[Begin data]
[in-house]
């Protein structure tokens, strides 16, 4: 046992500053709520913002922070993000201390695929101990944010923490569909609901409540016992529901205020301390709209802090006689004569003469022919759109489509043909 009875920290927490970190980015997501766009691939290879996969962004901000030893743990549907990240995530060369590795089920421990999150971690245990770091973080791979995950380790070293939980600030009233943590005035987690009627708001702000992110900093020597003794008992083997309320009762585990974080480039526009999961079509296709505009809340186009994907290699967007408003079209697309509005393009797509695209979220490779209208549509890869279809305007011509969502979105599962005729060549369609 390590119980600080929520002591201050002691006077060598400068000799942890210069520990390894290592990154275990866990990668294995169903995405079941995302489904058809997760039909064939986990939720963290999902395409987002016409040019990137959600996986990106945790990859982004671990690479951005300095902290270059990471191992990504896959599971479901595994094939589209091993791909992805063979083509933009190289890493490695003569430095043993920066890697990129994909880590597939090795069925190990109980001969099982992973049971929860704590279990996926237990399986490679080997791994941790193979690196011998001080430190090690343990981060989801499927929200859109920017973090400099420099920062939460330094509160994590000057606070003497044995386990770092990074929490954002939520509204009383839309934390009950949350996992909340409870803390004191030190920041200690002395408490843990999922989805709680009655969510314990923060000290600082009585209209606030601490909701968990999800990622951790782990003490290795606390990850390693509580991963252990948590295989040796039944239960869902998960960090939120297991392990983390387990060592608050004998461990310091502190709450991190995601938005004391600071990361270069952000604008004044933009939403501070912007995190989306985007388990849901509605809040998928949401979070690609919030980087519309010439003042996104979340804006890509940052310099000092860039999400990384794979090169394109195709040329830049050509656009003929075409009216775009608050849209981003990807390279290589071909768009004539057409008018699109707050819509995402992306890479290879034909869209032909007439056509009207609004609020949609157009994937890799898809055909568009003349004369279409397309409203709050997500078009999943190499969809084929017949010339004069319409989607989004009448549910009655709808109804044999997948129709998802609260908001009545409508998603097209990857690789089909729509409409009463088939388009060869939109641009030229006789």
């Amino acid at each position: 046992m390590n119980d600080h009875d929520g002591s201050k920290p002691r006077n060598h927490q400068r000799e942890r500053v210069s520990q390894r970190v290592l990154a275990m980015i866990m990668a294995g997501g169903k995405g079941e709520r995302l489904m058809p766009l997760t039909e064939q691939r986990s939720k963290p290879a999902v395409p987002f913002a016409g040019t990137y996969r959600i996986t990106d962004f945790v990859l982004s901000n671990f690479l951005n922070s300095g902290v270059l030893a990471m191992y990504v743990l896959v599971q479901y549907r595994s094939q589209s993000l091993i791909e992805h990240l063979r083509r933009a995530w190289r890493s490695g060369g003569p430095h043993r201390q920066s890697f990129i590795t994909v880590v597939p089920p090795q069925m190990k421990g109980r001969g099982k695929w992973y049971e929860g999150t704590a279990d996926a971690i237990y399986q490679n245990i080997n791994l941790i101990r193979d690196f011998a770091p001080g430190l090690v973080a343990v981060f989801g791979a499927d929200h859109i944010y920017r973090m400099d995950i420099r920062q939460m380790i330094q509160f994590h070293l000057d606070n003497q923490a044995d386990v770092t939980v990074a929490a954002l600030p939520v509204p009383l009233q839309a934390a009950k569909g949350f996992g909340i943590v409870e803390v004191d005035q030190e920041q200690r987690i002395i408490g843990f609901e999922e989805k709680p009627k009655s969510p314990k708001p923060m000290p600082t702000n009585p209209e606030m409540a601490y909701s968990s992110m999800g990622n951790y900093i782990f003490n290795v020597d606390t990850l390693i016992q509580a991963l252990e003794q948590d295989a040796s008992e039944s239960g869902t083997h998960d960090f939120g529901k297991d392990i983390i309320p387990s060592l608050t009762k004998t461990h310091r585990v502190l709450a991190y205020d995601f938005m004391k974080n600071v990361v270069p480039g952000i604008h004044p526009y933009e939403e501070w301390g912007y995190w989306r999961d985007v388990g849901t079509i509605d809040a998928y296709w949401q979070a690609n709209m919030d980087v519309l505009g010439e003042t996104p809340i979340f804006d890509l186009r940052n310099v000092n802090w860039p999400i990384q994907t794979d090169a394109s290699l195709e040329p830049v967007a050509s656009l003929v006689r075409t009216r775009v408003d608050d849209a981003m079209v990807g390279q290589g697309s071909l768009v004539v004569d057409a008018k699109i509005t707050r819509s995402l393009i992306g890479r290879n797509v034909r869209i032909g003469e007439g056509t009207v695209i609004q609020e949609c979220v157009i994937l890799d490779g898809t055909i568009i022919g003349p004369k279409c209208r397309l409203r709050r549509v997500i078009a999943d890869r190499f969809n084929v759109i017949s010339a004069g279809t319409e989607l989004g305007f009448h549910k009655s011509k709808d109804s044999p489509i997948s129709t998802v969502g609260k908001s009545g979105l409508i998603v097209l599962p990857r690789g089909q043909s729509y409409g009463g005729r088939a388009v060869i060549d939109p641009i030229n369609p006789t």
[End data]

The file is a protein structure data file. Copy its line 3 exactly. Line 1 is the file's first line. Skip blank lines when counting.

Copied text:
């Amino acid at each position: 046992m390590n119980d600080h009875d929520g002591s201050k920290p002691r006077n060598h927490q400068r000799e942890r500053v210069s520990q390894r970190v290592l990154a275990m980015i866990m990668a294995g997501g169903k995405g079941e709520r995302l489904m058809p766009l997760t039909e064939q691939r986990s939720k963290p290879a999902v395409p987002f913002a016409g040019t990137y996969r959600i996986t990106d962004f945790v990859l982004s901000n671990f690479l951005n922070s300095g902290v270059l030893a990471m191992y990504v743990l896959v599971q479901y549907r595994s094939q589209s993000l091993i791909e992805h990240l063979r083509r933009a995530w190289r890493s490695g060369g003569p430095h043993r201390q920066s890697f990129i590795t994909v880590v597939p089920p090795q069925m190990k421990g109980r001969g099982k695929w992973y049971e929860g999150t704590a279990d996926a971690i237990y399986q490679n245990i080997n791994l941790i101990r193979d690196f011998a770091p001080g430190l090690v973080a343990v981060f989801g791979a499927d929200h859109i944010y920017r973090m400099d995950i420099r920062q939460m380790i330094q509160f994590h070293l000057d606070n003497q923490a044995d386990v770092t939980v990074a929490a954002l600030p939520v509204p009383l009233q839309a934390a009950k569909g949350f996992g909340i943590v409870e803390v004191d005035q030190e920041q200690r987690i002395i408490g843990f609901e999922e989805k709680p009627k009655s969510p314990k708001p923060m000290p600082t702000n009585p209209e606030m409540a601490y909701s968990s992110m999800g990622n951790y900093i782990f003490n290795v020597d606390t990850l390693i016992q509580a991963l252990e003794q948590d295989a040796s008992e039944s239960g869902t083997h998960d960090f939120g529901k297991d392990i983390i309320p387990s060592l608050t009762k004998t461990h310091r585990v502190l709450a991190y205020d995601f938005m004391k974080n600071v990361v270069p480039g952000i604008h004044p526009y933009e939403e501070w301390g912007y995190w989306r999961d985007v388990g849901t079509i509605d809040a998928y296709w949401q979070a690609n709209m919030d980087v519309l505009g010439e003042t996104p809340i979340f804006d890509l186009r940052n310099v000092n802090w860039p999400i990384q994907t794979d090169a394109s290699l195709e040329p830049v967007a050509s656009l003929v006689r075409t009216r775009v408003d608050d849209a981003m079209v990807g390279q290589g697309s071909l768009v004539v004569d057409a008018k699109i509005t707050r819509s995402l393009i992306g890479r290879n797509v034909r869209i032909g003469e007439g056509t009207v695209i609004q609020e949609c979220v157009i994937l890799d490779g898809t055909i568009i022919g003349p004369k279409c209208r397309l409203r709050r549509v997500i078009a999943d890869r190499f969809n084929v759109i017949s010339a004069g279809t319409e989607l989004g305007f009448h549910k009655s011509k709808d109804s044999p489509i997948s129709t998802v969502g609260k908001s009545g979105l409508i998603v097209l599962p990857r690789g089909q043909s729509y409409g009463g005729r088939a388009v060869i060549d939109p641009i030229n369609p006789t």